Jerry L. Johns, member, Bethlehem DeKalb
Jamie came to worship at our church, and I was able to invite her to the fellowship hall for refreshments after the service. What ensued was an extremely open and candid visit. She was looking for a church home and verbalized her expectations. I also had an opportunity to introduce her to my wife, our pastor, and another person. We had an engaging, meaningful conversation. When Jamie was preparing to leave, I invited her to worship with us again. I later wrote down her name with the hope and expectation of seeing her again, and I wanted to be sure to welcome her by name when she returned. I still know her name, but she has not returned to worship with us to date. Even so, our conversation and interactions were meaningful. If she returns one Sunday, I’ll be ready to continue the conversation. And I know her name.
In my evolving experience, I view visitors as an opportunity to welcome them, visit with them, learn about them, and to show a genuine interest in them. That includes visitors who are with other members of our congregation. Some visitors will be with us for only one Sunday, but I want that experience and interaction with me to be positive. Sometimes one Sunday can turn into multiple Sundays and perhaps even a desire to join our church. Lynnea visited one Sunday, and my wife and I invited her out to breakfast. We often offer that opportunity and respect the individual’s decision. Lynnea accepted our invitation, and, to make a long story short, over the months she became more involved and plans to join our fellowship. I like to think that we provide an opportunity for involvement, and treasure each new person who enters our doors for worship. But let me stress that it is not just one person who makes it happen. Every congregation should have a formal or informal cadre of members who intentionally connect with visitors, roll out the welcome mat, and help make that Sunday experience a meaningful one. It’s a people-to-people connection.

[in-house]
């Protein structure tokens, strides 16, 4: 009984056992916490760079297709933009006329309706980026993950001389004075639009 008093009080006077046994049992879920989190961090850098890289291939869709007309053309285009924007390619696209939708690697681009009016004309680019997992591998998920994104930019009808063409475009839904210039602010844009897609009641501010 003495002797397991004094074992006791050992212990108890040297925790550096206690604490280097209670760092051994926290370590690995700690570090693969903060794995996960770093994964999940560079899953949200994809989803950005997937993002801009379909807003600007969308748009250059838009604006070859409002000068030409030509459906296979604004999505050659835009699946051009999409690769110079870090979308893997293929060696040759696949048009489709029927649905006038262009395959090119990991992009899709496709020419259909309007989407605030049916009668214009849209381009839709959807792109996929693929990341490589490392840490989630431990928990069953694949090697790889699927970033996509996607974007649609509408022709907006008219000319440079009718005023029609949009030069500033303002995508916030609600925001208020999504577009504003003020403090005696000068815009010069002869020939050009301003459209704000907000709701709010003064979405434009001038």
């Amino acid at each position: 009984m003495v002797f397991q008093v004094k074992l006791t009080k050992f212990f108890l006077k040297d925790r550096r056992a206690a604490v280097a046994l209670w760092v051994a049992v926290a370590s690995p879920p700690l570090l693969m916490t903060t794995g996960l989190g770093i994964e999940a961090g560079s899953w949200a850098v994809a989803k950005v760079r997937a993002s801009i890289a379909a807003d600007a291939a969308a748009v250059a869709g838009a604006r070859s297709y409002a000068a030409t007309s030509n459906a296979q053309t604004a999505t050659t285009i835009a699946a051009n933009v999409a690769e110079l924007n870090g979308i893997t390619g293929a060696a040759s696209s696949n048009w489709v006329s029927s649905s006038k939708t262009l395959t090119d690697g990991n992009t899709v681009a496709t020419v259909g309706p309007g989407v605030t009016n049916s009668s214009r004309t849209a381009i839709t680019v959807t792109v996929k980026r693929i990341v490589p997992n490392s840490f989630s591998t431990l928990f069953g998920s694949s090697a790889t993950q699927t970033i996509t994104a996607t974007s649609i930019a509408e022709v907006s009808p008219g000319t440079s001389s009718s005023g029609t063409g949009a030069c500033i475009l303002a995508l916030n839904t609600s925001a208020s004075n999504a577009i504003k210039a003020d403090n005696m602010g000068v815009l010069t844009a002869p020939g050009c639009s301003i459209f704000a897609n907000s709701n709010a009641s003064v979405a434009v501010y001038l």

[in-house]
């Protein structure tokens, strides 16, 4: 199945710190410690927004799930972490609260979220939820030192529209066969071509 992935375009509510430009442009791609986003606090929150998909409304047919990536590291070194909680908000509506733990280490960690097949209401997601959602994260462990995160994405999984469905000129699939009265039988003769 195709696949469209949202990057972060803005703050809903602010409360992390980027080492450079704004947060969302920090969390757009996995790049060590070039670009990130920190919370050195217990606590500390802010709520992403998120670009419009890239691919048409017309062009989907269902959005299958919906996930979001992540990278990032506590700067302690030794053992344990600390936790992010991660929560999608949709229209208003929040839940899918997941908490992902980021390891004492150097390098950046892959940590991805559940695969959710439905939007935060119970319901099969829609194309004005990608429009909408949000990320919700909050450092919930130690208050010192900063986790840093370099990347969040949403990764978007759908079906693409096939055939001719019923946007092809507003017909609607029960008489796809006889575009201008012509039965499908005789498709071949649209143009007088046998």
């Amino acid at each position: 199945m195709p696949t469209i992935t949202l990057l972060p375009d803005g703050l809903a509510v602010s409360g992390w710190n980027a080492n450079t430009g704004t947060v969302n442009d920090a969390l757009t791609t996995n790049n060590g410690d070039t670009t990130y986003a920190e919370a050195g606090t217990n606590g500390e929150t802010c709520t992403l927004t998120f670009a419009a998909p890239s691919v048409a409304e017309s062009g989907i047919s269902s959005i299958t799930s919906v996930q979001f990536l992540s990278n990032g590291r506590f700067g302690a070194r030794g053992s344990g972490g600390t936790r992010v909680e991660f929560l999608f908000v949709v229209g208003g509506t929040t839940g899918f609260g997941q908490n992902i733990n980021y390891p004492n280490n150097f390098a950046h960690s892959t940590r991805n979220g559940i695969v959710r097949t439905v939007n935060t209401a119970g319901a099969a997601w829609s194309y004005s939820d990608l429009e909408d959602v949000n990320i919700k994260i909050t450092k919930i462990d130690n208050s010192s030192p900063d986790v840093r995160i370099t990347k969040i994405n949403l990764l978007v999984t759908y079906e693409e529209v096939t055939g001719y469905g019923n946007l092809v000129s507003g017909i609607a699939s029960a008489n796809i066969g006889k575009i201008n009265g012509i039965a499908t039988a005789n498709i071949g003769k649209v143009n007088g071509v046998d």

I can’t say what I have done over the years is the correct and most appropriate way to welcome those who choose to worship with us on a particular Sunday, but let me share some of my guiding principles to conclude these reflections.
One person can make a difference, but it takes more than one person to make visitors feel welcome. Do your best to introduce visitors to other people, especially those who are of a similar age or vocation.
Enjoy the experience of meeting new people. The relationship comes first. Don’t expect every visitor to become a member.
My way of welcoming is my way. I’m comfortable in what I do, and you should be too. Avoid thinking that there is only one way to welcome. But please think about what you can do the next time you spot a visitor. You can begin with, “I’m (your name), welcome to (your church). The visitor will likely tell you his or her name, and you can begin the conversation.